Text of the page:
How big is the opportunity?

The documents the Ministry released are light on specific projects, but information published by the NZ Transport Agency indicates that there are eight stretches of state highway overdue for improvement. One overdue project is the location of the horrific Taupō crashI wrote about last time.

These eight projects are, however, only the tip of the iceberg. They are the projects we can see because they made the cut. There will be many projects that didn’t make the cut because they didn’t align with Government priorities.

Auckland Transport’s briefing, for instance, says there are 300 high-risk intersections in Auckland alone, but only enough funding to fix two or three. One constraint will be a lack of money from the National Land Transport Fund due to other Government priorities.

How can people effect change?

The current planning system for land transport allows Government to set direction. The former Government’s decision might align with your preferences. It might instead be that the new Government’s direction aligns with your preferences.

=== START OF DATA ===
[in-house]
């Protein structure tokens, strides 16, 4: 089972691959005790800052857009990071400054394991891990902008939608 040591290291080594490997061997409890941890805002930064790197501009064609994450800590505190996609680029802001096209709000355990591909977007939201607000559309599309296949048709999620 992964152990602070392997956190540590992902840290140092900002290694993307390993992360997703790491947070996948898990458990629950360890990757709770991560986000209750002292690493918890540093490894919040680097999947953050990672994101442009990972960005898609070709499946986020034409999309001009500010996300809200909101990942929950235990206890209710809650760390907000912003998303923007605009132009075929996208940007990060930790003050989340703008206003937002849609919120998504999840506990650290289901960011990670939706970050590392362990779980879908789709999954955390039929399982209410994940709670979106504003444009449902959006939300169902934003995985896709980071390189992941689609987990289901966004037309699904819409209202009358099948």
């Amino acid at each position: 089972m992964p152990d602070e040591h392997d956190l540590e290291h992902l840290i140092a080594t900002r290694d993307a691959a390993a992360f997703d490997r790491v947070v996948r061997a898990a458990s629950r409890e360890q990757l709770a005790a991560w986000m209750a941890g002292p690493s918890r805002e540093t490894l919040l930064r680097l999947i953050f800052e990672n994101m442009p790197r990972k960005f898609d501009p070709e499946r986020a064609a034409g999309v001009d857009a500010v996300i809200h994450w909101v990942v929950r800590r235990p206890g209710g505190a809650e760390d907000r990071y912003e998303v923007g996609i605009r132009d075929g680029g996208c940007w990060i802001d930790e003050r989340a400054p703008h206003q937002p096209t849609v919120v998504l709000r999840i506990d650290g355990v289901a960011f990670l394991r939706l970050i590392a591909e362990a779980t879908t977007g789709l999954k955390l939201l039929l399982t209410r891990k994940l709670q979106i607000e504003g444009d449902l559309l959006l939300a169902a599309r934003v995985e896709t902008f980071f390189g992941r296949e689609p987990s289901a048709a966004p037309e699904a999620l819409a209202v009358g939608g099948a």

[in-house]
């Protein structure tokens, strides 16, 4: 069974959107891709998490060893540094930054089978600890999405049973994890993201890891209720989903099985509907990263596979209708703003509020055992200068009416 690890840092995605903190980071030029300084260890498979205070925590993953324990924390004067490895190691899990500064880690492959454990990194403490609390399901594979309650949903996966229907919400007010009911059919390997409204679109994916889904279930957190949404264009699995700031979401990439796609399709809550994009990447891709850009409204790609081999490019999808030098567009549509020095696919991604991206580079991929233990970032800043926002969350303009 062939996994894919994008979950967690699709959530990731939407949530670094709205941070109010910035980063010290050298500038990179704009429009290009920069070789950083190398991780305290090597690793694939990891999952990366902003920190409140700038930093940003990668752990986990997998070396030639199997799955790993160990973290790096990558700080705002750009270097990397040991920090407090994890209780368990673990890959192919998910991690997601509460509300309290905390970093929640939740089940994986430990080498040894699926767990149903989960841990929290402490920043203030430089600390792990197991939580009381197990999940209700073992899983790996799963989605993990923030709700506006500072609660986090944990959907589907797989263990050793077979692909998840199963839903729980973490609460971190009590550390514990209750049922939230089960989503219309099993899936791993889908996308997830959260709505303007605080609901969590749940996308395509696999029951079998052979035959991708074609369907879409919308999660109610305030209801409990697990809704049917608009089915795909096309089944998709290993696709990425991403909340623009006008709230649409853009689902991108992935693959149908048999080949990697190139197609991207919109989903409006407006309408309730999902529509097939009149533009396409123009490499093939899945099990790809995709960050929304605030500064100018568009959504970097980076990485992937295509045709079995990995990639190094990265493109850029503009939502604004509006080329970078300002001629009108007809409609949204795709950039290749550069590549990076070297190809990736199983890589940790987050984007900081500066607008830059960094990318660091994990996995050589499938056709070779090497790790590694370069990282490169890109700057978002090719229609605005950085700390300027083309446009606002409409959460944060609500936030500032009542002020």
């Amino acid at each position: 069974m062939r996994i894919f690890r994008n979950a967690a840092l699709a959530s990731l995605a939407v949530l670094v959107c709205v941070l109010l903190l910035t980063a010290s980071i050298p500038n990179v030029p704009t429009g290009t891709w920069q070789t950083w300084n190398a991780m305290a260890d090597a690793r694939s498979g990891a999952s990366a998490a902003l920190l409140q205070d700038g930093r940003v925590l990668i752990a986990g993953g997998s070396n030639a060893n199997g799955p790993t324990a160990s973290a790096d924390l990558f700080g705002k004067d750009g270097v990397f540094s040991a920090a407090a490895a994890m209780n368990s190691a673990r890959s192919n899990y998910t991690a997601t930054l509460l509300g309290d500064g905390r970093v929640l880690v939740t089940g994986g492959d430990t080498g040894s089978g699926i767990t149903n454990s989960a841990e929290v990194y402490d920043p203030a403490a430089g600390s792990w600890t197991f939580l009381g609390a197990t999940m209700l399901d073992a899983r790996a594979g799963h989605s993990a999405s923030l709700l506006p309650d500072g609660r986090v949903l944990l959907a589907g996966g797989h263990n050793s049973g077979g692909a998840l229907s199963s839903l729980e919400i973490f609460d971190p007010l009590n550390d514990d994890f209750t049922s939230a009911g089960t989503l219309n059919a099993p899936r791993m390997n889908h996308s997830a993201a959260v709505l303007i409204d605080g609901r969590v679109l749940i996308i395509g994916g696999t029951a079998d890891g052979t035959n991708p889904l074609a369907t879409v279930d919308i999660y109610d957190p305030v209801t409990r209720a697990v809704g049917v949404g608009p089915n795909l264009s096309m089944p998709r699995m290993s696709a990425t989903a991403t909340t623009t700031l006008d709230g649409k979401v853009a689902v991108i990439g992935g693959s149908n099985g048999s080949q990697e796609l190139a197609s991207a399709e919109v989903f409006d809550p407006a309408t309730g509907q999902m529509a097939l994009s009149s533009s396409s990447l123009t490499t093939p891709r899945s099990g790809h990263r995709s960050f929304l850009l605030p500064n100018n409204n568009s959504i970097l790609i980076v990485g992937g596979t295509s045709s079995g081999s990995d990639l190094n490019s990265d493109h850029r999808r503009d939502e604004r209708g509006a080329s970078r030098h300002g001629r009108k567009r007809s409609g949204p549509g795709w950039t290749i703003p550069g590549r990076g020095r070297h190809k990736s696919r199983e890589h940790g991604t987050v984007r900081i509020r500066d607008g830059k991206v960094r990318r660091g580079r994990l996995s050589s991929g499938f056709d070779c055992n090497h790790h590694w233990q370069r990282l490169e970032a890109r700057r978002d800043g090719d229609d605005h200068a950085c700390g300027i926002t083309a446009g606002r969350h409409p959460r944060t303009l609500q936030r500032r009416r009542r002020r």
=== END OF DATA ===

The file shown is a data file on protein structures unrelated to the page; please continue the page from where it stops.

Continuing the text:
It strikes me as strange, though, that we let government have such a strong say about transport. Why is transport provision responsive to government rather than the individuals, families, businesses and communities that use it?

The former Minister even explicitly declined an option that would have seen projects of most value to users (projects with the highest benefit-cost ratios) pursued. As with the Labour-led government before them, the former Minister’s preference was to retain control.

Over the next year, The New Zealand Initiative’s transport project will look at whether there might be other ways of delivering transport.

Meanwhile, the new Government will look to issue its own Government Policy Statement. A draft will be prepared, and public consultation undertaken.

If you are unhappy with the road toll or any other aspect of land transport, this will likely be your first and most important opportunity to express that over the next three years.